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Matthew Chapter 26:1-25

Memory verses for this week:  3 John 1:11  Beloved, follow not that which is evil, but that which is good. He that doeth good is of God: but he that doeth evil hath not seen God.


Introduction: In last week’s lesson, we studied about the parable of the ten virgins and discussed the importance in being ready when the real bridegroom (Christ) comes to take out His bride, the church.  We closed on the topic of the judgment of the nations.   This week we study about the plot to murder Jesus Christ.


I.  Plot to Murder Christ

Mat 26:1  And it came to pass, when Jesus had finished all these sayings, he said unto his disciples,

Mat 26:2  Ye know that after two days is the feast of the passover, and the Son of man is betrayed to be crucified.

Mat 26:3  Then assembled together the chief priests, and the scribes, and the elders of the people, unto the palace of the high priest, who was called Caiaphas,

Mat 26:4  And consulted that they might take Jesus by subtlety, and kill him.

Mat 26:5  But they said, Not on the feast day, lest there be an uproar among the people.

Jesus forewarns the disciples of  his coming crucifixion.  It is sad, but  the ones who were plotting to put him to death were the chief priests, the elders, and the scribes, the ones in leadership positions that should have known that He was the true Messiah.  But they were cautious as to when they were going to kill him… not on the feast day unless the people have an uproar.   It is sad how people think that the opinion of the people is so important, whereas what God thinks is not considered.   This was not out of respect for God and the feast day, but rather for fear of the people and what they might do to them.   In all of this, we need to keep in mind that Jesus went willingly to die.   He gave his life a ransom for sinners, and it was only because that God allowed man to do this was he put to death by wicked hands.   Jesus could have called a legion of angels and saved himself from the hour, but  because of his love for us, he died, the just for the unjust.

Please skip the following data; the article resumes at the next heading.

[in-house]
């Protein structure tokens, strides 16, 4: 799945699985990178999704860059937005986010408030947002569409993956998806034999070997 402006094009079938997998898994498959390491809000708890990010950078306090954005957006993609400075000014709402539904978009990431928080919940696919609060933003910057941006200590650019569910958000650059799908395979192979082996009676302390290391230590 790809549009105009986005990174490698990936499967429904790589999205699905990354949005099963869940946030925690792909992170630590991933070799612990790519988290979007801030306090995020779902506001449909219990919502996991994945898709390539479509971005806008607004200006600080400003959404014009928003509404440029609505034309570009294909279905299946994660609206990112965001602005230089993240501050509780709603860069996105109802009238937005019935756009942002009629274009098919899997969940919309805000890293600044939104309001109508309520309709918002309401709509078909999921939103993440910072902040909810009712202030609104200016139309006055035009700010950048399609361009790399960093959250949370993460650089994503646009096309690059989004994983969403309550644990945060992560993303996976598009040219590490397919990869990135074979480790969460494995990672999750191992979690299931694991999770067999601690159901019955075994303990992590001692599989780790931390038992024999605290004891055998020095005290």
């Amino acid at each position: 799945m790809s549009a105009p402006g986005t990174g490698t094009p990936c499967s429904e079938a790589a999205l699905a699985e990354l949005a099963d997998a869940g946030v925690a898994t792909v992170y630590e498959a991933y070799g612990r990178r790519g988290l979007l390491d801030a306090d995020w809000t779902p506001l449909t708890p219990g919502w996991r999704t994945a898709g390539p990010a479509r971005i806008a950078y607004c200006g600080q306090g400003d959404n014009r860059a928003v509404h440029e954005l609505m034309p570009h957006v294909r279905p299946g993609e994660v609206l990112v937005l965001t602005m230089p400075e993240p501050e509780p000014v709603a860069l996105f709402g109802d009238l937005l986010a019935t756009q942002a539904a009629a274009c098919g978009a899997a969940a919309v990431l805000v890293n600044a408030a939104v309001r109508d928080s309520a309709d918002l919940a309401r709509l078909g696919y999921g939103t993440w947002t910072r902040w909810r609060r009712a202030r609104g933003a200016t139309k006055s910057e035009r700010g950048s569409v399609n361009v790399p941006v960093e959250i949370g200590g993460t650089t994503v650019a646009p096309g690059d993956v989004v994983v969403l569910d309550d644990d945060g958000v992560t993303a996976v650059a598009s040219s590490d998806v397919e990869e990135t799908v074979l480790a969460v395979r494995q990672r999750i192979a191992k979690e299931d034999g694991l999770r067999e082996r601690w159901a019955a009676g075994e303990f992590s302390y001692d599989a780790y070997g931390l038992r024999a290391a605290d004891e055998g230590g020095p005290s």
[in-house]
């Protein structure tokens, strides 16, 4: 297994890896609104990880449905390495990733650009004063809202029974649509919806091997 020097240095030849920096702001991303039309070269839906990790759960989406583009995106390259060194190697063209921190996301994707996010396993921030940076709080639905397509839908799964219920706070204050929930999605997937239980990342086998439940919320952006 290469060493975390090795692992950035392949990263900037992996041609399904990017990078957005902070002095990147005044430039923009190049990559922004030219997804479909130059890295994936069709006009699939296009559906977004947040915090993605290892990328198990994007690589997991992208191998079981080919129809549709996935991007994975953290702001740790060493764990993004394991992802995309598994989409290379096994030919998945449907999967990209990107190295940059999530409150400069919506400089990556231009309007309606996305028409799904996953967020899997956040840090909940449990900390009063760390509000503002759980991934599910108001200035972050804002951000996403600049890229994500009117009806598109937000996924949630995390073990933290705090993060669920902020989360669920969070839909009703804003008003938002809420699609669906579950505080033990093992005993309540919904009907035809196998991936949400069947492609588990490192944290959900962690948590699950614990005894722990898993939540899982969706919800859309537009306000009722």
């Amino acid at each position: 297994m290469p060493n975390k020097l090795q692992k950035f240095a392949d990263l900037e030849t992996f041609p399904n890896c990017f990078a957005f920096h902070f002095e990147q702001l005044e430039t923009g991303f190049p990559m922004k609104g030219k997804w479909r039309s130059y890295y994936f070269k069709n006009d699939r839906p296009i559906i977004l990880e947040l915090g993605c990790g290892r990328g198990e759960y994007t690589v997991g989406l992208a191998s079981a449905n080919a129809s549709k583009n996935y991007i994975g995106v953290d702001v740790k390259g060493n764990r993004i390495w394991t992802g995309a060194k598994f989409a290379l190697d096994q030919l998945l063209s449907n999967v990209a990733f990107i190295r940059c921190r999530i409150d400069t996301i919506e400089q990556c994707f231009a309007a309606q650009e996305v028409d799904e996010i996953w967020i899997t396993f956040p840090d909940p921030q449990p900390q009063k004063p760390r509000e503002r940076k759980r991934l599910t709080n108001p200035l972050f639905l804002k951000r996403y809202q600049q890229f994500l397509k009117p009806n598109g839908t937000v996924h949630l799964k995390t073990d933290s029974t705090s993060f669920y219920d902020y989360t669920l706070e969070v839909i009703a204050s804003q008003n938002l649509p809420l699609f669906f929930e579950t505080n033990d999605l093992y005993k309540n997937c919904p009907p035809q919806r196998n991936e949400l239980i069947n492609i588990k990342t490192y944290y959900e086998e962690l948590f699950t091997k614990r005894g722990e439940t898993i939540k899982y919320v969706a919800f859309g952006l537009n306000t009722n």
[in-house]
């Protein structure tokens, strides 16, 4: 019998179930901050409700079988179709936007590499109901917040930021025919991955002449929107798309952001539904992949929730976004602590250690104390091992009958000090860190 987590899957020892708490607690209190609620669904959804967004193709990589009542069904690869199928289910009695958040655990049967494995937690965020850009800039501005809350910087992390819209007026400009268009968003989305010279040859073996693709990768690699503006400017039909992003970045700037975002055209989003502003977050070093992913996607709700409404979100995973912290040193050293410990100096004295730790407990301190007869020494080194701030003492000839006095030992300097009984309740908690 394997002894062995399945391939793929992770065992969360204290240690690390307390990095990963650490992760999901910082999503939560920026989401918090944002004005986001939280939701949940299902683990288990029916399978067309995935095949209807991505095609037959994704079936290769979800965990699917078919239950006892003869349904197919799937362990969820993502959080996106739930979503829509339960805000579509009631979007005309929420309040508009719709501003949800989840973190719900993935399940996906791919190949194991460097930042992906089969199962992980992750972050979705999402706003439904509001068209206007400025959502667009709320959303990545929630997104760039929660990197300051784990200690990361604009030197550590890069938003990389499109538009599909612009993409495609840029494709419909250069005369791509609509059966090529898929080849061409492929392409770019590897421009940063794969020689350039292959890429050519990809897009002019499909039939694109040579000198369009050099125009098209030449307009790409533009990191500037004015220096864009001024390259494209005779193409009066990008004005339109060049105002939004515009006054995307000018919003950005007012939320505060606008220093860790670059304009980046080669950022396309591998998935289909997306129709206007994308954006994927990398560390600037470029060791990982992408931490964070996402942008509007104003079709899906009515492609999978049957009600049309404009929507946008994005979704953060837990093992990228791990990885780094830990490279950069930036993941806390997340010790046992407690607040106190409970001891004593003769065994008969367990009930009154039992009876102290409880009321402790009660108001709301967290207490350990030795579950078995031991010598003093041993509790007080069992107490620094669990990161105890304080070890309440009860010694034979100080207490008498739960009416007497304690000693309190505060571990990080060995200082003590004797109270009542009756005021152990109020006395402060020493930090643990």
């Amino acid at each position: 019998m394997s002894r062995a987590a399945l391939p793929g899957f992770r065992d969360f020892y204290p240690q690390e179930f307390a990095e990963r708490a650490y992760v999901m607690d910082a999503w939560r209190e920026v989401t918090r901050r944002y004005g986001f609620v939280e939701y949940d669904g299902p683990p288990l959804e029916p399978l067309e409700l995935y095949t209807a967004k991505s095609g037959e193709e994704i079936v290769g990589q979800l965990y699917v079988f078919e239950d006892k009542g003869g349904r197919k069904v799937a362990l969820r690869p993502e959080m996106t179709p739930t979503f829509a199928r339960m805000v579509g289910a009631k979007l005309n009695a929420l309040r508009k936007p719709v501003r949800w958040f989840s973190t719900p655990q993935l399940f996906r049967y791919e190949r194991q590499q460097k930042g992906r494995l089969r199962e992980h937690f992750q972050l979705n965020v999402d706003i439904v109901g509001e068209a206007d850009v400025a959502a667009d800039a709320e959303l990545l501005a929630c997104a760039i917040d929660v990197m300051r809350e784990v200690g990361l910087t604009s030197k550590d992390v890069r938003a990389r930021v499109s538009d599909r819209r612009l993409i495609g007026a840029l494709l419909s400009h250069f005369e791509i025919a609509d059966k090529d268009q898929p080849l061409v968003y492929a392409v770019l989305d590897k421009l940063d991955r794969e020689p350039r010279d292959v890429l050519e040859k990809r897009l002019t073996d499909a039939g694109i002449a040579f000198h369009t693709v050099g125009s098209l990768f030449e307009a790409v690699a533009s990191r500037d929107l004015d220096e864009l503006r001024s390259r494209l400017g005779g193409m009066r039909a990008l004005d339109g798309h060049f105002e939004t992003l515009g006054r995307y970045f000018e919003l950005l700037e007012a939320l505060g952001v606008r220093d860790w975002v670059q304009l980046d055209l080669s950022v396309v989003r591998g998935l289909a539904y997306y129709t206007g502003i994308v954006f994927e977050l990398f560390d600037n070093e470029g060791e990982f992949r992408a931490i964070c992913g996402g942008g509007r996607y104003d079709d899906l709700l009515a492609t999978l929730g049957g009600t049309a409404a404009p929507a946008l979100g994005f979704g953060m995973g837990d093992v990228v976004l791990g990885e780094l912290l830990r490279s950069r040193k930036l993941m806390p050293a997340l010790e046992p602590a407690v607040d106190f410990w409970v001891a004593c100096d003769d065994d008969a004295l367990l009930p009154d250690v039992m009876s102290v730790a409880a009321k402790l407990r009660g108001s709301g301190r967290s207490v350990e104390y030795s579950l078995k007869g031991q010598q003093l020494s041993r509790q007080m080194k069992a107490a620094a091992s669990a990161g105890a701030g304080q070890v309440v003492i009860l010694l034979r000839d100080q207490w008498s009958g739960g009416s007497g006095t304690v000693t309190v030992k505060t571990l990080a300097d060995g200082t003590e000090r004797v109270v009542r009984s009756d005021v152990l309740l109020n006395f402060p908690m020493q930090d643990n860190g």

Acts 7:51  Ye stiffnecked and uncircumcised in heart and ears, ye do always resist the Holy Ghost: as your fathers did, so do ye.

Acts 7:52  Which of the prophets have not your fathers persecuted? and they have slain them which showed before of the coming of the Just One; of whom ye have been now the betrayers and murderers:

Acts 7:53  Who have received the law by the disposition of angels, and have not kept it.


Mat 26:52  Then said Jesus unto him, Put up again thy sword into his place: for all they that take the sword shall perish with the sword.

Mat 26:53  Thinkest thou that I cannot now pray to my Father, and he shall presently give me more than twelve legions of angels?

Mat 26:54  But how then shall the scriptures be fulfilled, that thus it must be?


II.  Jesus Anointed by Mary of Bethany

Mat 26:6  Now when Jesus was in Bethany, in the house of Simon the leper,

Mat 26:7  There came unto him a woman having an alabaster box of very precious ointment, and poured it on his head, as he sat at meat.